You really have had a lot of judgmental people on this thread. My eldest was a very unsettled baby and our first holiday with him was a nightmare - no fun at all. For the next few years we only did holidays with a crèche - not because we didn't love him but because we needed a bit of breathing space and to have some time together without him. He didn't sleep in a buggy and taking him out meant a stressful night so we either stayed in or used babysitters. Middle was a doddle, never needed help and the youngest was a lot younger than the other 2 so one year we took our aupair with us for a week and had a week without her.

This was all years ago but it made our lives just a little bit easier. There's a reputable company in Mallorca and a couple of other places called jelly and ice cream childcare. I haven't used them but friends have in ski resorts where it seems much more accepted to have childcare to allow you to ski child free

stickystick Thu 04-Jun-15 23:13:24

Those of you who have partners who help out, you don't know how lucky you are. Next time you're feeling cross at them, remember that! I do virtually everything. My partner will change the odd nappy if specifically instructed, and he made our son an omelette once, when I was late home from work, and he's good at taking the travel cot apart....but that is about it.

blondeshavemorefun my son would nap in a buggy until he was about 18 months old - now he very rarely will - he'll only do it if utterly exhausted and the buggy is kept on the move. So not much good for taking him out in the evening, assuming one doesn't want to eat dinner while marching up and down pushing a buggy. Our nanny's other job is being a spinning instructor - do you reckon she could take a 2 yr old along?

nerrsnerr yes well, this thought had occurred to me... in fact I am taking my son away for a few days in the UK later this month, just me and him, borrowing a relative's holiday flat on the south coast. We did it last year too, and it was nice for us both to have a change of scenery, but I got quite lonely and there was an awful lot of trekking to far flung supermarkets on buses, cooking, and paranoid cleaning (because it's my aunt's flat, no shoes allowed etc etc). Pretty much BAU.

rookiemere Fri 05-Jun-15 08:55:20

stickystick - just ignore the judgements.

As eversobusy says on the ski threads people talk happily about sticking their young DCs in all day creche or whatever and noone bats an eyelid, but god forbid you'd want a few hours to yourself on a sun holiday.

I remember when DS was 18mths-3yrs, it coincided with a health problem I had so I was in constant pain during the time.

We went to La Manga and also a resort in Sardinia where babysitting was available, and at La Manga we put DS in the creche one afternoon. he didn't enjoy it and in retrospect I feel a bit guilty, but at the time I remember the utter joy of not being responsible for a few hours and fully relaxing in the spa ( also helped that the Scottish rugby team were there at the same time!). It was lovely as well being able to go out for a meal and not have to worry about what they had available, how long DS would stay awake for, how to entertain him etc. etc.. All this was of course interspersed with the rest of the time being spent together, doing stuff by the pool, having fun as a family.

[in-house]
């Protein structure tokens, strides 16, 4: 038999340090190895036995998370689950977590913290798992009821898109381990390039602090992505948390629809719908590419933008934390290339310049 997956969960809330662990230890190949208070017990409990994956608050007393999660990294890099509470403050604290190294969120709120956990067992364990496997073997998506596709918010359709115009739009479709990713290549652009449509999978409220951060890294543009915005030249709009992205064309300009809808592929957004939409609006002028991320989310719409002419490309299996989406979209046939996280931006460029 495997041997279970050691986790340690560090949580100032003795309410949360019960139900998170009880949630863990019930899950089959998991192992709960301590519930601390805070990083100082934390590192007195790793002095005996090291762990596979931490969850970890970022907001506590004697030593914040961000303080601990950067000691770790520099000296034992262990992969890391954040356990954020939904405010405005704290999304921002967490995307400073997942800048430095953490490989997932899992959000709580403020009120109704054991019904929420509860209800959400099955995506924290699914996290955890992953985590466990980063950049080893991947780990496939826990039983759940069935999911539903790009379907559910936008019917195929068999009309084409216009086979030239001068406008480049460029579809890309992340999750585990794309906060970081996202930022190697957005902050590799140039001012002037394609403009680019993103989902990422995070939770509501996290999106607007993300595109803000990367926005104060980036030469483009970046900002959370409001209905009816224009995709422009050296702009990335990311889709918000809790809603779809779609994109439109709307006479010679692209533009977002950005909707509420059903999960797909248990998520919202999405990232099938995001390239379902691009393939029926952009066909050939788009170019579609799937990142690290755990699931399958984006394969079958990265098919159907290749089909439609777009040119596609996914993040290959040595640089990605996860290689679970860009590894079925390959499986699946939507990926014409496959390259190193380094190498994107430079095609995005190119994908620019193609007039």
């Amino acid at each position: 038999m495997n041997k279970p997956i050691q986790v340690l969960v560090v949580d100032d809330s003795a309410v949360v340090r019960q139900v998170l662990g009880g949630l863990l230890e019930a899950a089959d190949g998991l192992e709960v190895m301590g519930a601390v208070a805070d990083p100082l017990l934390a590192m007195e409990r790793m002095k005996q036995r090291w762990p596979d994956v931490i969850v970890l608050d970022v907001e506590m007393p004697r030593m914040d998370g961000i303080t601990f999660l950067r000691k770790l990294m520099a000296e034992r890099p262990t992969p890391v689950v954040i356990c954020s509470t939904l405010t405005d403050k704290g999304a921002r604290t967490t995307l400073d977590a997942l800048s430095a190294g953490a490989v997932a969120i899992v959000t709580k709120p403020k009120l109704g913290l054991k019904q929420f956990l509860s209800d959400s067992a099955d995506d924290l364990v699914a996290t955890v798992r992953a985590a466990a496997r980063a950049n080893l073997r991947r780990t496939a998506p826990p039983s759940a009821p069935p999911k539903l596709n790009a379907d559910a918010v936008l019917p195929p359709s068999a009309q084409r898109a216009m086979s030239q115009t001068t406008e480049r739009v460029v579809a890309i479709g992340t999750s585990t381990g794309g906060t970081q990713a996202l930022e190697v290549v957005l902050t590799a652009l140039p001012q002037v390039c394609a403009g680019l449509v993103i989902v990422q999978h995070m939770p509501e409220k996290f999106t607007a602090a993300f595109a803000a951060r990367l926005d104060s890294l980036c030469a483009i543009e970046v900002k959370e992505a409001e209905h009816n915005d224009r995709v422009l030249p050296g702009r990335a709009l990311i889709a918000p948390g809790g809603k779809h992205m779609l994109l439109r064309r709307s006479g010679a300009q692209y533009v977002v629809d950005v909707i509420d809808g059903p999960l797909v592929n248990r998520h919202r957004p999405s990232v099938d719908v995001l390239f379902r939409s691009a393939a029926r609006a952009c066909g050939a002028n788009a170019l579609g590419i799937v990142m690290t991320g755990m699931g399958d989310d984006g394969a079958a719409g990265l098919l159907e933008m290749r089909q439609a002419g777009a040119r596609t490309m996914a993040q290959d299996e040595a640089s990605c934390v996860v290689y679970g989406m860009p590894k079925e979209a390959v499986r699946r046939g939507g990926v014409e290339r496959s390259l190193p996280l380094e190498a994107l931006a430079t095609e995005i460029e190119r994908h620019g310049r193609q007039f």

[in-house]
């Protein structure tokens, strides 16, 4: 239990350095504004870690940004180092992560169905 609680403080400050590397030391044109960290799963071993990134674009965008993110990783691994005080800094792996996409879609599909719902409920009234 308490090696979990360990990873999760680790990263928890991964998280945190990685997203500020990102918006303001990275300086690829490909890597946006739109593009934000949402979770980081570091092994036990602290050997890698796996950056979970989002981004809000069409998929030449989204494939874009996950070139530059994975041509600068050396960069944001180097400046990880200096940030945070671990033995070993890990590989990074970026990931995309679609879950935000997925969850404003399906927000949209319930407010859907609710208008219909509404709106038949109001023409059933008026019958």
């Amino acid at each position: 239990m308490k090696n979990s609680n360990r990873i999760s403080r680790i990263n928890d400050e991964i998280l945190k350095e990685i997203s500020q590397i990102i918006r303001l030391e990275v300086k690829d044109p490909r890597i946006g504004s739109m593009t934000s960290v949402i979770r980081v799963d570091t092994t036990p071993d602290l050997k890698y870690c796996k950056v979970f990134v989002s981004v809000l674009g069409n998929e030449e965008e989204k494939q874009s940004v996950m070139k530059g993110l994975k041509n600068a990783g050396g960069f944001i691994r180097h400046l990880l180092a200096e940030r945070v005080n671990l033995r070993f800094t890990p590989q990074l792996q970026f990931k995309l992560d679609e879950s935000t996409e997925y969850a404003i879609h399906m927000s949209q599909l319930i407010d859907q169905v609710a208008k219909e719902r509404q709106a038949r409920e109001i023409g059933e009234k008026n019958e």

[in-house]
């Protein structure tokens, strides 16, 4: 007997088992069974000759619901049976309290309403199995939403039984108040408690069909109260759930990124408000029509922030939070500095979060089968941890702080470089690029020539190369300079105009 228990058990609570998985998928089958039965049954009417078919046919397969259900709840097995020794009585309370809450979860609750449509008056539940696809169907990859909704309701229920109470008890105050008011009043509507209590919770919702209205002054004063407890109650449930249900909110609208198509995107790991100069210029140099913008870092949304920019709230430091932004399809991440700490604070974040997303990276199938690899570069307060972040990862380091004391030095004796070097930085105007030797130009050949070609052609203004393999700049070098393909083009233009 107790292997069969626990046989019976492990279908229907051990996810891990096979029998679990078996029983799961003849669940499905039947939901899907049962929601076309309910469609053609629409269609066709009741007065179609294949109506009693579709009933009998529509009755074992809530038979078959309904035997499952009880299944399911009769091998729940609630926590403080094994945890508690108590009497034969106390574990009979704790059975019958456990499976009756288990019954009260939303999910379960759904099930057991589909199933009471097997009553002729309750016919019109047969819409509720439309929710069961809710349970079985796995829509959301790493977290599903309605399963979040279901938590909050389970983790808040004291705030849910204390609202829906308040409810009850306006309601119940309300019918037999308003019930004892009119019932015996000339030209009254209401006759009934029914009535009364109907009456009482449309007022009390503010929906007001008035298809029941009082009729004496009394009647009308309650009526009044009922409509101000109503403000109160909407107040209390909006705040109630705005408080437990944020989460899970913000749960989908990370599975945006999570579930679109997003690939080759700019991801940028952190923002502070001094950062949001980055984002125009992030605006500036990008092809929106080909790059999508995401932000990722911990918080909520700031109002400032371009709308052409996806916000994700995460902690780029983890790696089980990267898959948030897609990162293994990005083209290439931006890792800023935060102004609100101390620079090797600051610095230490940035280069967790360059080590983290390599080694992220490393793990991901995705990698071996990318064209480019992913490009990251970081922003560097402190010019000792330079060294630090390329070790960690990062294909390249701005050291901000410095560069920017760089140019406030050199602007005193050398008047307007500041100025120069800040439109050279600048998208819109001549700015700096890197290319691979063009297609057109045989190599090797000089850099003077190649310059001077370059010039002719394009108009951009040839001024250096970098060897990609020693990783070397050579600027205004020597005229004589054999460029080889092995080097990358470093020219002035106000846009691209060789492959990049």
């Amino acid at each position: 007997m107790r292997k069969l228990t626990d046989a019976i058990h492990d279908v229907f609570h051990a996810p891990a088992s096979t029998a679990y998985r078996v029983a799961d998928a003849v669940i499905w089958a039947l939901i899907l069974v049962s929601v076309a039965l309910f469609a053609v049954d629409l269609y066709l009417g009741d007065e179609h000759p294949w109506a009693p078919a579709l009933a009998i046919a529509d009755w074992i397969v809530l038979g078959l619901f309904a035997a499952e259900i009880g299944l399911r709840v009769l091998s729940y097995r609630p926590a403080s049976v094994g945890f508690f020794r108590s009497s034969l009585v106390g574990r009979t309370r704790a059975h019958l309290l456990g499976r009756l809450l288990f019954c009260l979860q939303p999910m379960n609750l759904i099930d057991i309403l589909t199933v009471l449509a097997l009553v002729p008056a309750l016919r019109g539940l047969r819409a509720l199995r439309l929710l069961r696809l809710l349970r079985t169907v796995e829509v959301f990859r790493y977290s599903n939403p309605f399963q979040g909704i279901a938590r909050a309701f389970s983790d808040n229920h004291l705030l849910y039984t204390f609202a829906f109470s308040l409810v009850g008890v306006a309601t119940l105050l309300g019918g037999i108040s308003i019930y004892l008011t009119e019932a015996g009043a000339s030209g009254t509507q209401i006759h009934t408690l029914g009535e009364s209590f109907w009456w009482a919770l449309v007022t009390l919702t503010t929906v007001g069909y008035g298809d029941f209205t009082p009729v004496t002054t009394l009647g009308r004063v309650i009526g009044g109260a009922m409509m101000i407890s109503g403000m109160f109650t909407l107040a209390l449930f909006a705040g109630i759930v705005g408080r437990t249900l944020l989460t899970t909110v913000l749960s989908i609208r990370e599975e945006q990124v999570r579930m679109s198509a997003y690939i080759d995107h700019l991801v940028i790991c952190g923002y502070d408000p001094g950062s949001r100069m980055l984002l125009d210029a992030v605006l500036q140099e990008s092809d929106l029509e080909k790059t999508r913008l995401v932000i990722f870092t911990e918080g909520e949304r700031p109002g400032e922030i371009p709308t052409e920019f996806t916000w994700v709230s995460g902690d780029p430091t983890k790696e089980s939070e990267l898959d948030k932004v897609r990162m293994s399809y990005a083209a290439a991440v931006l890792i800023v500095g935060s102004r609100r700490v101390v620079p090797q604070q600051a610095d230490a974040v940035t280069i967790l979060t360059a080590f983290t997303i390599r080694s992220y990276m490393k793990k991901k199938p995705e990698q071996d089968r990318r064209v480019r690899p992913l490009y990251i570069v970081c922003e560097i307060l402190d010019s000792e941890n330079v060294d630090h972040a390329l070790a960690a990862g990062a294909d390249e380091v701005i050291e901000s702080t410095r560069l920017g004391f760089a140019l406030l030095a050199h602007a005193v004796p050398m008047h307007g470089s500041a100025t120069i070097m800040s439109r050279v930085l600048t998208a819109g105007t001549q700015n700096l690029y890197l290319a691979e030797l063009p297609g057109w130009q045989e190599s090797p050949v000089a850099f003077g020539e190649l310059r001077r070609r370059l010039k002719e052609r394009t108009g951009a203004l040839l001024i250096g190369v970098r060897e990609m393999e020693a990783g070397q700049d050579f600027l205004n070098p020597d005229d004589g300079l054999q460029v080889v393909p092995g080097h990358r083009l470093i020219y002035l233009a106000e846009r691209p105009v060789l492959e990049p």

As your DH doesn't do much, then he cannot demand that you stay somewhere with no support. We tend to stay s/c but in holiday villages with facilities available e.g. La Manga as above. That way you don't have to make friends with everyone, but you have babysitting and restaurants available if you want to use them. I don't go on holiday to cook apart from breakfast grin.

NerrSnerr Fri 05-Jun-15 09:41:01

The only person I am judging on this thread is your partner. He demands the kind of holiday you go on and then does fuck all.

scandichick Fri 05-Jun-15 09:57:46

I realise this isn't what you were asking and please don't be offended, but why on earth can't your partner step up and do more, not just on holiday? It's my baseline assumption that me and my partner share childcare, it's not him doing me a favour! He's great and all, but I'm not lucky - he's an equal partner in our family, not a bystander.

bobajob Fri 05-Jun-15 10:01:39

Those of you who have partners who help out, you don't know how lucky you are. Next time you're feeling cross at them, remember that! I do virtually everything. My partner will change the odd nappy if specifically instructed, and he made our son an omelette once, when I was late home from work, and he's good at taking the travel cot apart....but that is about it.

I'm not lucky that my partner is a reasonable human being! He doesn't "help out", he's a parent.